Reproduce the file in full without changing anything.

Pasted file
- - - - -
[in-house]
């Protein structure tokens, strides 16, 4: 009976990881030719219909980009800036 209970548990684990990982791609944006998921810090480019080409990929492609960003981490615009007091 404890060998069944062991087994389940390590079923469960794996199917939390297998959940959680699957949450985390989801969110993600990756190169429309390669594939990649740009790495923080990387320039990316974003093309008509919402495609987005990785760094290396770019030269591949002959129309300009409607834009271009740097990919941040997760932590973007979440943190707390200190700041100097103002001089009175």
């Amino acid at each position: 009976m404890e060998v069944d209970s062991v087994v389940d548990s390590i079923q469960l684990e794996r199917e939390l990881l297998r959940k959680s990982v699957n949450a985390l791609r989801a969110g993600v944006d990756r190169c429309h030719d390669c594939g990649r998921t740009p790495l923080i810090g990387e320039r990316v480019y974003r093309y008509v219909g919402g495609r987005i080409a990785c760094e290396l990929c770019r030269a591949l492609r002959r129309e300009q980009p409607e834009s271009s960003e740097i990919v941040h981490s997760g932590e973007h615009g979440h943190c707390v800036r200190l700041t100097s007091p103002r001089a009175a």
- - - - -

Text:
[in-house]
């Protein structure tokens, strides 16, 4: 009976990881030719219909980009800036 209970548990684990990982791609944006998921810090480019080409990929492609960003981490615009007091 404890060998069944062991087994389940390590079923469960794996199917939390297998959940959680699957949450985390989801969110993600990756190169429309390669594939990649740009790495923080990387320039990316974003093309008509919402495609987005990785760094290396770019030269591949002959129309300009409607834009271009740097990919941040997760932590973007979440943190707390200190700041100097103002001089009175």
């Amino acid at each position: 009976m404890e060998v069944d209970s062991v087994v389940d548990s390590i079923q469960l684990e794996r199917e939390l990881l297998r959940k959680s990982v699957n949450a985390l791609r989801a969110g993600v944006d990756r190169c429309h030719d390669c594939g990649r998921t740009p790495l923080i810090g990387e320039r990316v480019y974003r093309y008509v219909g919402g495609r987005i080409a990785c760094e290396l990929c770019r030269a591949l492609r002959r129309e300009q980009p409607e834009s271009s960003e740097i990919v941040h981490s997760g932590e973007h615009g979440h943190c707390v800036r200190l700041t100097s007091p103002r001089a009175a």